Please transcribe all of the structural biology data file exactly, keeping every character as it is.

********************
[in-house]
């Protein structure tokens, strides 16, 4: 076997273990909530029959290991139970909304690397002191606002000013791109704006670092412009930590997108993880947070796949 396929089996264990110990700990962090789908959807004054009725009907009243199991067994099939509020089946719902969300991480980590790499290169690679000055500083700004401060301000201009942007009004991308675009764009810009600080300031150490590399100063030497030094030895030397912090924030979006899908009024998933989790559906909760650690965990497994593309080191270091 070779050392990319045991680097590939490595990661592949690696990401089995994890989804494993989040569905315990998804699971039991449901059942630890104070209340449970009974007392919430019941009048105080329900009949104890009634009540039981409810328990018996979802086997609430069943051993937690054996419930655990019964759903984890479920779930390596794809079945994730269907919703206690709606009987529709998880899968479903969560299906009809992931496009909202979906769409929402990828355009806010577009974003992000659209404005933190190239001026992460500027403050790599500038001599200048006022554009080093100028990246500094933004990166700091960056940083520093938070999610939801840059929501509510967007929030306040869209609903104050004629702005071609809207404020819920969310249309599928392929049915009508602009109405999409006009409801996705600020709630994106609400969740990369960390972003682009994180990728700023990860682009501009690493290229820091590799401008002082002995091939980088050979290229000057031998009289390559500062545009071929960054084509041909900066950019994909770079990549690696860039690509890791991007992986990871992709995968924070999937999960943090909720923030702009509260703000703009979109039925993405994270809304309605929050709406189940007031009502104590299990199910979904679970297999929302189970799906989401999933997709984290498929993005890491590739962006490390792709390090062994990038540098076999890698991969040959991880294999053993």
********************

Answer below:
[in-house]
């Protein structure tokens, strides 16, 4: 076997273990909530029959290991139970909304690397002191606002000013791109704006670092412009930590997108993880947070796949 396929089996264990110990700990962090789908959807004054009725009907009243199991067994099939509020089946719902969300991480980590790499290169690679000055500083700004401060301000201009942007009004991308675009764009810009600080300031150490590399100063030497030094030895030397912090924030979006899908009024998933989790559906909760650690965990497994593309080191270091 070779050392990319045991680097590939490595990661592949690696990401089995994890989804494993989040569905315990998804699971039991449901059942630890104070209340449970009974007392919430019941009048105080329900009949104890009634009540039981409810328990018996979802086997609430069943051993937690054996419930655990019964759903984890479920779930390596794809079945994730269907919703206690709606009987529709998880899968479903969560299906009809992931496009909202979906769409929402990828355009806010577009974003992000659209404005933190190239001026992460500027403050790599500038001599200048006022554009080093100028990246500094933004990166700091960056940083520093938070999610939801840059929501509510967007929030306040869209609903104050004629702005071609809207404020819920969310249309599928392929049915009508602009109405999409006009409801996705600020709630994106609400969740990369960390972003682009994180990728700023990860682009501009690493290229820091590799401008002082002995091939980088050979290229000057031998009289390559500062545009071929960054084509041909900066950019994909770079990549690696860039690509890791991007992986990871992709995968924070999937999960943090909720923030702009509260703000703009979109039925993405994270809304309605929050709406189940007031009502104590299990199910979904679970297999929302189970799906989401999933997709984290498929993005890491590739962006490390792709390090062994990038540098076999890698991969040959991880294999053993």